The History of Fiction: Being a Critical Account of the Most Celebrated Prose Works of Fiction, from the Earliest Greek Romances to the Novels of the Present Age, Band 1
J. Ballentyne and Company, 1816 - 508 Seiten
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adventures afterwards ancient appear Apuleius arms arrived Arthur avoit beautiful brother called carried castle celebrated century character Chariclea Charlemagne Charles Chevalier chief chivalry Christian combat composition concerning considered course court daughter death discovered early enchanted entered estoit fables fairy father fiction followed force forest France French giant given gives Greek hand hero Huon husband incidents interesting introduced Italy king knights lady Lancelot land length lived lovers mance manners Marc means Merlin metrical monarch nature origin passed Perceval period person possession present prince princess printed prose qu'il queen reader received reign remain romance Round Table says seems sent soon story success tion tout Tristan whole written young
Seite 107 - Drink to me only with thine eyes, And I will pledge with mine; Or leave a kiss but in the cup And I'll not look for wine. The thirst that from the soul doth rise Doth ask a drink divine; But might I of Jove's nectar sup, I would not change for thine.
Seite 172 - Magliabechi, librarian to the Grand Duke of Tuscany : several fine copies of verses were wrote on so rare a subject ; but at last Mr Bobart owned the cheat ; however, it was looked upon as a masterpiece of art, and, as such, deposited in the Museum, or Anatomy School, where I saw it some years after.
Seite 276 - Levitical law," (Numbers v. 11—31,) continues that accurate writer, " there was prescribed a mode of trial, which consisted in the suspected person drinking water in the tabernacle. The mythological fable of the trial by the Stygian fountain, which disgraced the guilty by the waters rising so as to cover the laurel wreath of the unchaste female who dared the examination, probably 'had its origin in some of the early institutions of Greece or Egypt. Hence the notion was adopted in the Greek romances,...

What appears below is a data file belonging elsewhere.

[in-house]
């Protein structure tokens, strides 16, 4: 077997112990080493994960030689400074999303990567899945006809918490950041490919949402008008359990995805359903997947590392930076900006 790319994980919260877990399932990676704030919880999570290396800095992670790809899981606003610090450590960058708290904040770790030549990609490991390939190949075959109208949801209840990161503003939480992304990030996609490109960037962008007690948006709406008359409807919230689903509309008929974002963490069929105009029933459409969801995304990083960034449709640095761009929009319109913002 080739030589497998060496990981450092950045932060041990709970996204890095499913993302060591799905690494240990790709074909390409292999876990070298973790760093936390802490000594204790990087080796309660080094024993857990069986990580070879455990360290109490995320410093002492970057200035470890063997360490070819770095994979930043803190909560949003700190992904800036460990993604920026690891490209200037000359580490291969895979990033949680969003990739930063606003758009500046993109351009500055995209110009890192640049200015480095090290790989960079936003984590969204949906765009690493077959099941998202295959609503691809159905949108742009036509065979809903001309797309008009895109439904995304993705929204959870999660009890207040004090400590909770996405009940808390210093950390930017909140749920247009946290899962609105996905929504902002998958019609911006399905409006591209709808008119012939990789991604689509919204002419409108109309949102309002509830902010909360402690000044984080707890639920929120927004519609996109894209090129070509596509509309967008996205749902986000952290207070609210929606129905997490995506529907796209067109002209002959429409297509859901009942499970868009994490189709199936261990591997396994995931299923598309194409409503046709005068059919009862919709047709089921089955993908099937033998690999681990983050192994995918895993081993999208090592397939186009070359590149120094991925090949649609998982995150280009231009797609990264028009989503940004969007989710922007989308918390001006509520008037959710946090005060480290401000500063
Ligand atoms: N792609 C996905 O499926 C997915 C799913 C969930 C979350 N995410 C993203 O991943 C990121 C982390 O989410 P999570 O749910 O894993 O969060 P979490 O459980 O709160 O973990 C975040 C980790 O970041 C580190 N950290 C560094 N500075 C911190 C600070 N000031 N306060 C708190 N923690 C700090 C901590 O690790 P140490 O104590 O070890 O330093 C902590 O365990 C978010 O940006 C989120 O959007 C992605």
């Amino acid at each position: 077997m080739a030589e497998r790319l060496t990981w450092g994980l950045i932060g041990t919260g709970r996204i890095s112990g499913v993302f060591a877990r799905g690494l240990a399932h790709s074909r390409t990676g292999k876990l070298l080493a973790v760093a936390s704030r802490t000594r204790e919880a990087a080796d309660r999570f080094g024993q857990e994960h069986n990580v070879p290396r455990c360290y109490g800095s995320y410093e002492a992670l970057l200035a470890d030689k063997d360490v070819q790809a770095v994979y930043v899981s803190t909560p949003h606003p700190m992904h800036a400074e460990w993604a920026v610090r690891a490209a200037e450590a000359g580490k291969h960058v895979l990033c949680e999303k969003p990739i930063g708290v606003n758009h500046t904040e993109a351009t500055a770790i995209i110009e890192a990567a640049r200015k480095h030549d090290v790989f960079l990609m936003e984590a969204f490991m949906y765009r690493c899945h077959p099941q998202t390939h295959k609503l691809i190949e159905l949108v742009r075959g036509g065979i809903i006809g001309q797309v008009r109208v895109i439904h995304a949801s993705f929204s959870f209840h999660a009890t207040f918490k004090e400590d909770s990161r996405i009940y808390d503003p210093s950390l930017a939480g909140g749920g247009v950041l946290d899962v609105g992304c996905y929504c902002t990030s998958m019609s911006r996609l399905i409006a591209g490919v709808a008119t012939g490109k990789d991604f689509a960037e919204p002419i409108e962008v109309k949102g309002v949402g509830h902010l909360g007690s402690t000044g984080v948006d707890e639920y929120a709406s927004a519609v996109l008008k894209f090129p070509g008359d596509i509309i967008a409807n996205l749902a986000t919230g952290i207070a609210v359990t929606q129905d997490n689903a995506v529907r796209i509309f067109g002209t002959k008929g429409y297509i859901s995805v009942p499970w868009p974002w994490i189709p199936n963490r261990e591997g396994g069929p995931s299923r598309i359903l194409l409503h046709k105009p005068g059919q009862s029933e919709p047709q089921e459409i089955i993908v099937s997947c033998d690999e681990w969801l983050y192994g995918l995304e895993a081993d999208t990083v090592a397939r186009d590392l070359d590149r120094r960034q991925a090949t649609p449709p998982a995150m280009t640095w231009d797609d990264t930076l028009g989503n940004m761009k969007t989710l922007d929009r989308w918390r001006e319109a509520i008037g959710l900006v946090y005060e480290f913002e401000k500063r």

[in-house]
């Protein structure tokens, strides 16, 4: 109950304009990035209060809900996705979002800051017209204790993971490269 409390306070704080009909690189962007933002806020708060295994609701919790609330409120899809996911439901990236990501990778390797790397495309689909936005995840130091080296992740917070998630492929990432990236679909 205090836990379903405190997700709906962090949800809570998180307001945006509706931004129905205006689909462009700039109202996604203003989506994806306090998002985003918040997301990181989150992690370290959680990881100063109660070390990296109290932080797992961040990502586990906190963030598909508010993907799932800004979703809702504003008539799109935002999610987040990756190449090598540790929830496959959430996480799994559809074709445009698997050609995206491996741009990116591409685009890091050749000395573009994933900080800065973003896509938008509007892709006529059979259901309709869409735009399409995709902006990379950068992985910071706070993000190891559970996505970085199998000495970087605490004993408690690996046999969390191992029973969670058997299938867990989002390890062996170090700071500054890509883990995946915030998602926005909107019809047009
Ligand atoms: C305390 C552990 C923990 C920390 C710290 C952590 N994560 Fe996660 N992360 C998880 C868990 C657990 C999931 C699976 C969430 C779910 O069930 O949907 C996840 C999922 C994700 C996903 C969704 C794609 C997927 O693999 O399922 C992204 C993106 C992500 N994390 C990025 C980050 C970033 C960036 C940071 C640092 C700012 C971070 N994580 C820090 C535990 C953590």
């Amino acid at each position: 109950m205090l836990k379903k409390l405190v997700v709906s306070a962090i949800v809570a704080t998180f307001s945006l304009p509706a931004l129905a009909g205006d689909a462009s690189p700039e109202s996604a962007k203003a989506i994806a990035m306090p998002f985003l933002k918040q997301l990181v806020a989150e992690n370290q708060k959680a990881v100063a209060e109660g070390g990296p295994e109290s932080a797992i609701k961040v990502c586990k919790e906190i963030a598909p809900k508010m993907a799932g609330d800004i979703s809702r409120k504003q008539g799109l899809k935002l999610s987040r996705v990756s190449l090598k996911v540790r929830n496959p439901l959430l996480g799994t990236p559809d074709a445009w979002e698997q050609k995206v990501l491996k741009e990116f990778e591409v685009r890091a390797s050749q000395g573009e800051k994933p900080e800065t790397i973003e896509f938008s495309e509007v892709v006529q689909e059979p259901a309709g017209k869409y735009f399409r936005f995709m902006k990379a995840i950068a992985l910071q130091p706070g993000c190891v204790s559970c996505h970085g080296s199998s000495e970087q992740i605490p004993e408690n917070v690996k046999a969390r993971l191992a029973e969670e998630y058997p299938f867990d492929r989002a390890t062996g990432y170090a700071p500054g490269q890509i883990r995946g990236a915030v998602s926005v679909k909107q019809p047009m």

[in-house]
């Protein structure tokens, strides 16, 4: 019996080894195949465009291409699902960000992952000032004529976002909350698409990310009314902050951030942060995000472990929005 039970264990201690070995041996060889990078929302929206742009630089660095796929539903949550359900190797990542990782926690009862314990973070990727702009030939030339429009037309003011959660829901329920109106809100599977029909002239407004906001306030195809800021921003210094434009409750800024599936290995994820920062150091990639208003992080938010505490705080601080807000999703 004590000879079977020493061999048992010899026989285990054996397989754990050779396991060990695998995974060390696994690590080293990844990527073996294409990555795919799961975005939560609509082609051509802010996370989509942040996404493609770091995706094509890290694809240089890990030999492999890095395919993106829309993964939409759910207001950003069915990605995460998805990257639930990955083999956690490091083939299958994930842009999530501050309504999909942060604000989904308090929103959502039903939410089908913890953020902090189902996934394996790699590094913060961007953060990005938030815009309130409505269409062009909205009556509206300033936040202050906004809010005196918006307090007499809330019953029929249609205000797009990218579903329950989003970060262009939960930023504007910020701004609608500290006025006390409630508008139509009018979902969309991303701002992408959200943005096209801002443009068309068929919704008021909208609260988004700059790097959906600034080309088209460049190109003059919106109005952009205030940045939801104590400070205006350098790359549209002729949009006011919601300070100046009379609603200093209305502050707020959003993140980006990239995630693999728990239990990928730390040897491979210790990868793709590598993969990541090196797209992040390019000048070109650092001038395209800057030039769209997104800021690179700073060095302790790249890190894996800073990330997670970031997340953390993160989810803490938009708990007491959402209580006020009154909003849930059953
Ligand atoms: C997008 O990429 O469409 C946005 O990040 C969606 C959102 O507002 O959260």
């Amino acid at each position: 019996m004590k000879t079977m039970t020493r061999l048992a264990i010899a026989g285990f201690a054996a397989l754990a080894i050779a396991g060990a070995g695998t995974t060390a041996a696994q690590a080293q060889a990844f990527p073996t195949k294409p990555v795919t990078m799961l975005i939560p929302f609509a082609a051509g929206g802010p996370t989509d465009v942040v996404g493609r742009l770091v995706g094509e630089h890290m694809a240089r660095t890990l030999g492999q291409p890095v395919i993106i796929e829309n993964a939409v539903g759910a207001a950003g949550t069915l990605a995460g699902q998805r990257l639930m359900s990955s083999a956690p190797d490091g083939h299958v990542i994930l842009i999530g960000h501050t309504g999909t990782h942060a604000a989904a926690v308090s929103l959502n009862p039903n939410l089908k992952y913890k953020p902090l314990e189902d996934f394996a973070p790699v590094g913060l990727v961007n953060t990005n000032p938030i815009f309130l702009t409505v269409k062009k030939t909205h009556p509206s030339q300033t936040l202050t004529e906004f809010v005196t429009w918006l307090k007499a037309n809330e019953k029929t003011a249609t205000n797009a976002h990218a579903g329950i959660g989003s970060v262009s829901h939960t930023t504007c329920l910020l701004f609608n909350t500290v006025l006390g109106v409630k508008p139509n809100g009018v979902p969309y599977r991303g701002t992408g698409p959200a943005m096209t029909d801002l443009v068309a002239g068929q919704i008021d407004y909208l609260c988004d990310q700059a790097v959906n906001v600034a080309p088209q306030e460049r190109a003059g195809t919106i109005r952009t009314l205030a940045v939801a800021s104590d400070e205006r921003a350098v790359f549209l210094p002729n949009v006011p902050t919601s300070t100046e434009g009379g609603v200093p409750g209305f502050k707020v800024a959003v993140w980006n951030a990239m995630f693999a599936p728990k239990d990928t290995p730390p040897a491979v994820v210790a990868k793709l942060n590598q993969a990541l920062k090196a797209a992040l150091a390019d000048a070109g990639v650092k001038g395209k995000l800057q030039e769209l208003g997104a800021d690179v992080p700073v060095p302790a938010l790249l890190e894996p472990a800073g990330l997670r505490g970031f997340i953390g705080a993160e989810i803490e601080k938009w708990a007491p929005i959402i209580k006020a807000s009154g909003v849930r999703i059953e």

Seite 305 - There, renew'd the vital spring, Again he reigns a mighty king ; And many a fair and fragrant clime, Blooming in immortal prime, By gales of Eden ever fann'd...
Seite 304 - O'er the fainting hero threw Her mantle of ambrosial blue; And bade her spirits bear him far, In Merlin's agate-axled car, To her green isle's enamelled steep Far in the navel of the deep.
Seite xvi - ... by their favourite Knights. Some faint traditions of the ancients might have been kept glimmering and alive during the whole barbarous ages, as they are called ; and it is not impossible but these have been the parents of the Genii in the Eastern and the Fairies in the Western world.
Seite 305 - In groves of golden bliss to dwell ; Where, crowned with wreaths of misletoe, Slaughter'd kings in glory go : But when he fell, with winged speed, His champions, on a milk-white steed, From the battle's hurricane, Bore him to Joseph's...
Seite 306 - His champions, on' a milkwhite steed, From the battle's hurricane Bore him to Joseph's towered fane, In the fair vale of Avalon* : There, with chanted orison And the long blaze of tapers clear, The stoled fathers met the bier : Through the dim aisles, in order dread Of martial woe, the chief they led, And deep entomb'd in holy ground, Before the altar's solemn bound.
Seite 74 - These are frequently founded on the exposure of children who, after being brought up as shepherds by reputed fathers, are discovered by their real parents by means of tokens fastened to them when they were abandoned. There is also a considerable resemblance between the story of Daphnis and Chloe and that of the Gentle Shepherd : the plot was suggested to Ramsay by one of his friends, who seems to have taken it from the Greek pastoral. Marmontel, too, in his Annette and Lubin, has imitated the simplicity...